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Allianz.com: It’s been more than half a year since you were appointed CEO of Allianz Worldwide Care. What was the first thing you changed?
Ida Luka-Lognoné: Rather than looking to make drastic changes, it was more important to me to take the time to look around, absorb the environment at Allianz Worldwide Care and really listen. Having collected my first impressions, we decided to define a new role for our sales and marketing department, and chief underwriting officer. But most importantly, we introduced the digital customer journey. It’s key to everything we do now.
Where do you see the best growth possibilities?
I see growth along four axes. First, we want to extend our market share in our core areas of international health, life and disability cover. In addition, we will focus on increasing our share of business with nongovernmental and intergovernmental organizations. These large groups are really important to our business and their requirements extend beyond health, life and disability into the new area of health services. So there’s a lot we can offer them.
Secondly, we will be expanding geographically. As part of our expansion plans, we are going to address a growing segment: high-net-worth individuals. We are talking about business owners in China or Africa, for example, who want to have access to international medical specialists or simply extend their local coverage.
We want to improve our healthcare services by establishing eHealth preventive programs and providing access to medical advice to customers in remote areas. Finally, the fourth axis is to anchor it all in the digital customer journey. We would like to expand our 24/7 access to our services, using all types of digital tools, and improving customer contact and experiences.
Where do you see the main growth markets for AWC in the future, geographically speaking?
Primarily Asia, Africa and Latin America.
You mentioned the DNA of AWC. In one or two sentences, could you give a simple explanation of what AWC does?
I can do even better. Inn just one sentence, we offer peace of mind for expats. You want a longer version? Okay. We provide health, life and disability insurance along with corporate assistance services to clients and insurance partners all over the world.
And how do you guarantee “peace of mind”?
We have access to the best healthcare providers in every country. If there is a medical emergency, we get people to the nearest center of medical excellence. In the case of disability, we are there to lend support. We offer financial protection in all of these cases.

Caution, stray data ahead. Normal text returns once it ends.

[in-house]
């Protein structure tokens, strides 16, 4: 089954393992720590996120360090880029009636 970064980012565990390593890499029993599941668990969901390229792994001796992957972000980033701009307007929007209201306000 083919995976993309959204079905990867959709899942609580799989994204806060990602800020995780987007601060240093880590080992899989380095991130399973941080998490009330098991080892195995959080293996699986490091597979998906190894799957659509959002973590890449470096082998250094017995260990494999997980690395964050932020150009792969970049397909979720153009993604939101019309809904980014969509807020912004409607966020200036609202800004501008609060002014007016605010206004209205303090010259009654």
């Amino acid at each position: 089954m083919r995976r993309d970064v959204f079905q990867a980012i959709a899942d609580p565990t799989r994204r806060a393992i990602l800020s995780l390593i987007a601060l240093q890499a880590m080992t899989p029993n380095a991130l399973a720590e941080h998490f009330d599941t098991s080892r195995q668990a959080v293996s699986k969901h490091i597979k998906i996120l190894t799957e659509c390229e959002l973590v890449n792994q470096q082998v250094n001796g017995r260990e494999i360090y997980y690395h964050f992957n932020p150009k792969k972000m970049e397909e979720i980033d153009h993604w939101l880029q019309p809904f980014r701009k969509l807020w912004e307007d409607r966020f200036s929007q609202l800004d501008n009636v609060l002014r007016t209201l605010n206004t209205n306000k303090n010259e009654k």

Insurance primarily is a local business. At AWC, it’s the other way round. Your business is very specialized and you deal with many different countries. How do you cope?
As a global unit, we have to be connected to local healthcare providers and keep up with regulations and currency exchanges in more than 170 different countries. We then take this very diverse local knowledge and use it on a global platform.
What does this mean for the people who work for you?
We employ people of 60 different nationalities and work in very diverse teams in Paris, Dublin, Shanghai, Dubai and Brussels. Since 75 percent of our employees have direct contact with our clients, empathy is part of the job description for all our hires. Second is the ability to listen, take ownership and solve problems immediately and on-site.
The whole insurance industry is undergoing tremendous change right now. What are three developments you are watching in particular?
First, we are transitioning from being an indemnity payment industry to being a service provider. It’s not good enough to simply write a check a few weeks after something’s gone wrong. We have to be more nimble and offer more services.
Second, we have to embrace the digital customer. We have to respond in the way that is most suitable.
Third, we have to adapt to customer needs. Many want to pay for insurance as they need it. Car sharing is the best example here. Customers don’t want to pay for yearly insurance if they only drive a few days a month.
Apps are becoming a part of doing business. MyHealth was a first step. What are the next steps you are going to take to get even closer to your customers?
As I mentioned before, we need to increase digital interfaces to make the whole experience more customer-friendly. We’ve also built an innovation department for connected health.
Tech wearables are a real help and are very much the future. They monitor basic health indicators and alert patients if they need to see a doctor. The doctor becomes a lifestyle coach, interpreting the data and telling patients how they can improve their lifestyles – and where they run the risk of developing a serious illness. These types of gadgets can also send for help, for instance, if someone is stuck in a mine. They relay information about your general health condition to the doctor so that he or she can bring along the right equipment in preparation for an airlift.
Text and Interview: Andreas Klein
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